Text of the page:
Last year, after Emma was born, I started working on a quilt rack for her bedroom.  I have already made quilt racks for Nicholas and David.  So I figured it would only be fair that I made one for her as well.  I’ve made a handful of these racks, so I figured this should be a rather quick and easy project to finish.  I measured and cut all of the parts and everything was going fine.  Everything was going fine that is until I screwed up.  Then when I tried to fix the screw up, I stripped the screw head – making it nearly impossible to get the screw out so I could fix the screw up.  I got so frustrated with it that I gave up on it.  Now a year later, the unfinished quilt rack is still in the garage.  The quilt rack keeps moving from one spot to another in garage.  Not moving towards completion, just moving when it gets in the way of other things.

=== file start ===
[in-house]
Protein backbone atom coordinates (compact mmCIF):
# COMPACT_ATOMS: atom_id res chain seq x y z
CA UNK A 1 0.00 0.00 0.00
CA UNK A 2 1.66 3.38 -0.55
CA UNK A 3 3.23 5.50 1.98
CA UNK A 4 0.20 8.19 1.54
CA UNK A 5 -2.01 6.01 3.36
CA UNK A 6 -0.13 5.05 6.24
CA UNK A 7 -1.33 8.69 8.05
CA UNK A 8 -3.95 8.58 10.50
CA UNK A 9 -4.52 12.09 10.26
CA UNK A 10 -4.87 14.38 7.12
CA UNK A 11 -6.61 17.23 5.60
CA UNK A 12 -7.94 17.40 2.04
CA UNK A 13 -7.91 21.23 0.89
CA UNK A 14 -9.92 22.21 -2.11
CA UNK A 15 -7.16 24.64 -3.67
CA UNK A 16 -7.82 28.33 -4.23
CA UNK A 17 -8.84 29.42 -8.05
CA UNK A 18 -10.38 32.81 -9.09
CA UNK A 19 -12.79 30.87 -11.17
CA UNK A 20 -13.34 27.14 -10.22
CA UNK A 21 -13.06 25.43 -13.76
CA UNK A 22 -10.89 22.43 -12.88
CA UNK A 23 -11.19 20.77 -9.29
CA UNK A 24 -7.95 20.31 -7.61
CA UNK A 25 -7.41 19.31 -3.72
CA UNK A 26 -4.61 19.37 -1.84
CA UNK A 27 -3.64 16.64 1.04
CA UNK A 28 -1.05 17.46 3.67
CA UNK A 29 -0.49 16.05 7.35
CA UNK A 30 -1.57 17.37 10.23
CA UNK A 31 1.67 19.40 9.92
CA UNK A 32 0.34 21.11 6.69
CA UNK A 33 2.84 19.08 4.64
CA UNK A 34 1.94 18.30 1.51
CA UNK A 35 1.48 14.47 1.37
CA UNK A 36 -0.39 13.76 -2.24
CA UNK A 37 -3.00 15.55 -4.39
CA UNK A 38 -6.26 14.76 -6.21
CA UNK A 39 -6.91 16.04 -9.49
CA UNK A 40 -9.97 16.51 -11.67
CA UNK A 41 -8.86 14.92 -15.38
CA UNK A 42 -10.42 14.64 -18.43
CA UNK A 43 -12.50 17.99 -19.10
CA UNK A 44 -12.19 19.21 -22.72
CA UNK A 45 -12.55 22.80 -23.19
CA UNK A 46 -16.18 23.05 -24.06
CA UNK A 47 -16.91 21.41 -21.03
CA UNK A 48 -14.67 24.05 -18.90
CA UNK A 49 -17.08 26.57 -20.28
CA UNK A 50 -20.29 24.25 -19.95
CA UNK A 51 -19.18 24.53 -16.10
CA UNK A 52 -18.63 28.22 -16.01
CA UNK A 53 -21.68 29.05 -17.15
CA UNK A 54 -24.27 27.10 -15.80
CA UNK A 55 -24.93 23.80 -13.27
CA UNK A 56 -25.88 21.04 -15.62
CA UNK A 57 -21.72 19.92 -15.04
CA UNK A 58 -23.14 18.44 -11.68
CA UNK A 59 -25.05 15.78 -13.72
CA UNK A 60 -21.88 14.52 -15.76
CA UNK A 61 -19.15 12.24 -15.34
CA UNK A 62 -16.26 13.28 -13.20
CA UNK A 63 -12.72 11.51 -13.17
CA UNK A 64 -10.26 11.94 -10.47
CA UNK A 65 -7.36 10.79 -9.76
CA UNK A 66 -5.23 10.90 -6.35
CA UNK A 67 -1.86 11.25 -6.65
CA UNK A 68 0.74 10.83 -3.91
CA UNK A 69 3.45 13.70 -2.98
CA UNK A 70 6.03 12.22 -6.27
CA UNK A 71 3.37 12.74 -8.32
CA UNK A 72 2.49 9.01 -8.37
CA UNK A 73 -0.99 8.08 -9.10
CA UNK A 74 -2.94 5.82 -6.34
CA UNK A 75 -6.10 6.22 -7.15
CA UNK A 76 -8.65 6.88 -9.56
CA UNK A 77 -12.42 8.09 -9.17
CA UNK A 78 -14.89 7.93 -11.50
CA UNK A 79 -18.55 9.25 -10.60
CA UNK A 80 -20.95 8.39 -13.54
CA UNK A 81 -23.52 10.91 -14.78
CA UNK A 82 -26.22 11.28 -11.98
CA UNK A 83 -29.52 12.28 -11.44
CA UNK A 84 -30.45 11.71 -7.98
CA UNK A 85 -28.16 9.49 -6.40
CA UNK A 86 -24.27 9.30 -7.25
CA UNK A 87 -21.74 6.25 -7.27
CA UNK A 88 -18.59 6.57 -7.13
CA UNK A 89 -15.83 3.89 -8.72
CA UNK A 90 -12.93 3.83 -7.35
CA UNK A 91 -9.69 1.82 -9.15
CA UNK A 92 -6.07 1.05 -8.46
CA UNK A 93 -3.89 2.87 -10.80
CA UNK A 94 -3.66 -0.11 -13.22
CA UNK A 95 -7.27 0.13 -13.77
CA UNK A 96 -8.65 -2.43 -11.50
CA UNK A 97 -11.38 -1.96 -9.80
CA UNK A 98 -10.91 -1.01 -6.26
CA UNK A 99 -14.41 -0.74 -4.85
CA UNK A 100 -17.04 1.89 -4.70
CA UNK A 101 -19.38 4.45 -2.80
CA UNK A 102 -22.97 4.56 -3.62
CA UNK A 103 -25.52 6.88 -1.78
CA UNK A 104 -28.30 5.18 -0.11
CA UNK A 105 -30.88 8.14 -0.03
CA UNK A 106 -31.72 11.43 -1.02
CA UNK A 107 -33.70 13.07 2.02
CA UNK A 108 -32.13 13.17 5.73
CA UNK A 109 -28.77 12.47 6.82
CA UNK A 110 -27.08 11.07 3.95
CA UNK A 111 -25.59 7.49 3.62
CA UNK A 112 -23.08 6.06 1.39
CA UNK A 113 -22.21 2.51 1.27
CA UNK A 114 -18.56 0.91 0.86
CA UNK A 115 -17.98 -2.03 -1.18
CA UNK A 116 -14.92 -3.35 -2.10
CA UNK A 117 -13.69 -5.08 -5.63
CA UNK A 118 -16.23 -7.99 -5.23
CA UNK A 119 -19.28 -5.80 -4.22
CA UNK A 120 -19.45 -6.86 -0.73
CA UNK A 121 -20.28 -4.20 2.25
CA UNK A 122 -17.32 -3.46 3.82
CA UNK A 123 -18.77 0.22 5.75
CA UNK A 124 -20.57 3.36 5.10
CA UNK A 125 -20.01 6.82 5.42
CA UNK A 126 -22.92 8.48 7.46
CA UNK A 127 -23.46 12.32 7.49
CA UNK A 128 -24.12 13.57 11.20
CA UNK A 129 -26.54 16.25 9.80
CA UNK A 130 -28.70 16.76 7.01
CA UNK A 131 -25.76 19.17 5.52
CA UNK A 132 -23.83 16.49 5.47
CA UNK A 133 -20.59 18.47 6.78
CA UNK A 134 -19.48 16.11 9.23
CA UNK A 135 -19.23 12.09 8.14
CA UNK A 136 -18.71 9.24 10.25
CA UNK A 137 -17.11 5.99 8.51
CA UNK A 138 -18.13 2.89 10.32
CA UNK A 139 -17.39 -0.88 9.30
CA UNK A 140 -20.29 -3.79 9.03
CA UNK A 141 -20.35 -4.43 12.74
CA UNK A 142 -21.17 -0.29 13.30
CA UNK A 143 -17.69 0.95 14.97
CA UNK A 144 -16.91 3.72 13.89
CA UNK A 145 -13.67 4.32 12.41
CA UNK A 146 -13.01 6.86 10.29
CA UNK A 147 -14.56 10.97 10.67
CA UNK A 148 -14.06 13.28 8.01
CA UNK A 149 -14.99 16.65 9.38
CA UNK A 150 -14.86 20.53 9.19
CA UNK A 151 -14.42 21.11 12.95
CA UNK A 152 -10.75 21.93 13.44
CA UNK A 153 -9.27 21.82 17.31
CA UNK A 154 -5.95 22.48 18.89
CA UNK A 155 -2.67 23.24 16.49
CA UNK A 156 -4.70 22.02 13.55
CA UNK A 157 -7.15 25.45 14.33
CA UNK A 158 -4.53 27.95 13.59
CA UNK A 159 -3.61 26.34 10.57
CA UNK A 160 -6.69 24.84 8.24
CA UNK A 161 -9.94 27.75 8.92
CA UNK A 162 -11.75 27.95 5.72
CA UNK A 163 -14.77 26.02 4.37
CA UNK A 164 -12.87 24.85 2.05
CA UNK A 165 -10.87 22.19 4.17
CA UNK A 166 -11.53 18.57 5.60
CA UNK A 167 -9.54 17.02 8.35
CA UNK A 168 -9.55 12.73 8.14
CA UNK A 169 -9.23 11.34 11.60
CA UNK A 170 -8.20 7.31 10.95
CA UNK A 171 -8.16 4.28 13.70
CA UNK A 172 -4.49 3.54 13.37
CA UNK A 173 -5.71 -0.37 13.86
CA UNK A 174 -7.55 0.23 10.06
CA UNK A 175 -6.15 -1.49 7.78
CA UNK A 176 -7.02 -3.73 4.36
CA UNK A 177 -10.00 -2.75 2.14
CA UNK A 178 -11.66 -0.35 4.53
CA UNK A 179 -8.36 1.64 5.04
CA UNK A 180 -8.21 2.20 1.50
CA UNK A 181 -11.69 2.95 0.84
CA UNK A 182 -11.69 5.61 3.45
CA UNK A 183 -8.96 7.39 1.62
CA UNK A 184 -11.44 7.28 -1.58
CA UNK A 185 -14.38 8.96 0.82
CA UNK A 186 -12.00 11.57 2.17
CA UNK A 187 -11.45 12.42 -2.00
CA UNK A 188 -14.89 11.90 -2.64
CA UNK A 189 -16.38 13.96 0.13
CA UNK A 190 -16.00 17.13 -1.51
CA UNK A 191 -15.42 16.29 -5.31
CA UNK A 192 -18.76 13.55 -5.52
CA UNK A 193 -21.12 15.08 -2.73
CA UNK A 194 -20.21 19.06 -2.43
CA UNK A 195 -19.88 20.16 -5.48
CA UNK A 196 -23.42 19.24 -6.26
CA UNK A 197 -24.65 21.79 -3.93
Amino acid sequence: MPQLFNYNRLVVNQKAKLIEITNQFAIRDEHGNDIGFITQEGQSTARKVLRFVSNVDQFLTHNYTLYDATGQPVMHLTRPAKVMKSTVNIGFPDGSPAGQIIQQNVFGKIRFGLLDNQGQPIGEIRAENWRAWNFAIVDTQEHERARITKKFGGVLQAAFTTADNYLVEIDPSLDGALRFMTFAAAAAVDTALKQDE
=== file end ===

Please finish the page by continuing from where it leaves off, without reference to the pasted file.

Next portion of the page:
It is frustrating when things don’t go the way we want them to go.  Do you ever get an idea in your mind as to how something is going to go and then when it doesn’t go exactly as planned, you get disappointed, frustrated, and upset?  Our story today is like that.  Abraham was chosen by God to be the “father of many nations.”  God chose him, and his wife Sarah, to create a whole nation.  It’s like starting a new colony and God chose Abraham and Sarah to be the first two people in that colony.  Now all they needed to do was to go and multiple.  And with no other previous experience to tell them differently, they trusted in God’s promise that they would be a great nation.